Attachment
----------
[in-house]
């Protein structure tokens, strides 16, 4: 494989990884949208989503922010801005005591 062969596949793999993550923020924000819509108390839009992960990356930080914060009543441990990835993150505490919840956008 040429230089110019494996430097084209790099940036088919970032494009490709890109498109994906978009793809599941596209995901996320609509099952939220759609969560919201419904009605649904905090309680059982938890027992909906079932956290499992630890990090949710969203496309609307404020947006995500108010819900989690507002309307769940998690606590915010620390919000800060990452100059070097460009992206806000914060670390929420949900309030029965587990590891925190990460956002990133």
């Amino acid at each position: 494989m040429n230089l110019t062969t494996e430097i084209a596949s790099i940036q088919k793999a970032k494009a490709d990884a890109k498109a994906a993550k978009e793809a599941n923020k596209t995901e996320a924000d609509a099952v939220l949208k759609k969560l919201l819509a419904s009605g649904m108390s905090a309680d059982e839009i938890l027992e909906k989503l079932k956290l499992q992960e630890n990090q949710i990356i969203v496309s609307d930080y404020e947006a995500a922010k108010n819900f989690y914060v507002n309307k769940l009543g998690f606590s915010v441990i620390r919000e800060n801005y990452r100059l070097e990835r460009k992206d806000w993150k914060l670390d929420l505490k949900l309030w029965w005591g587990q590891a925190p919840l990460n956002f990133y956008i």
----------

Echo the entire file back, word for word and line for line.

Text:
[in-house]
């Protein structure tokens, strides 16, 4: 494989990884949208989503922010801005005591 062969596949793999993550923020924000819509108390839009992960990356930080914060009543441990990835993150505490919840956008 040429230089110019494996430097084209790099940036088919970032494009490709890109498109994906978009793809599941596209995901996320609509099952939220759609969560919201419904009605649904905090309680059982938890027992909906079932956290499992630890990090949710969203496309609307404020947006995500108010819900989690507002309307769940998690606590915010620390919000800060990452100059070097460009992206806000914060670390929420949900309030029965587990590891925190990460956002990133």
């Amino acid at each position: 494989m040429n230089l110019t062969t494996e430097i084209a596949s790099i940036q088919k793999a970032k494009a490709d990884a890109k498109a994906a993550k978009e793809a599941n923020k596209t995901e996320a924000d609509a099952v939220l949208k759609k969560l919201l819509a419904s009605g649904m108390s905090a309680d059982e839009i938890l027992e909906k989503l079932k956290l499992q992960e630890n990090q949710i990356i969203v496309s609307d930080y404020e947006a995500a922010k108010n819900f989690y914060v507002n309307k769940l009543g998690f606590s915010v441990i620390r919000e800060n801005y990452r100059l070097e990835r460009k992206d806000w993150k914060l670390d929420l505490k949900l309030w029965w005591g587990q590891a925190p919840l990460n956002f990133y956008i």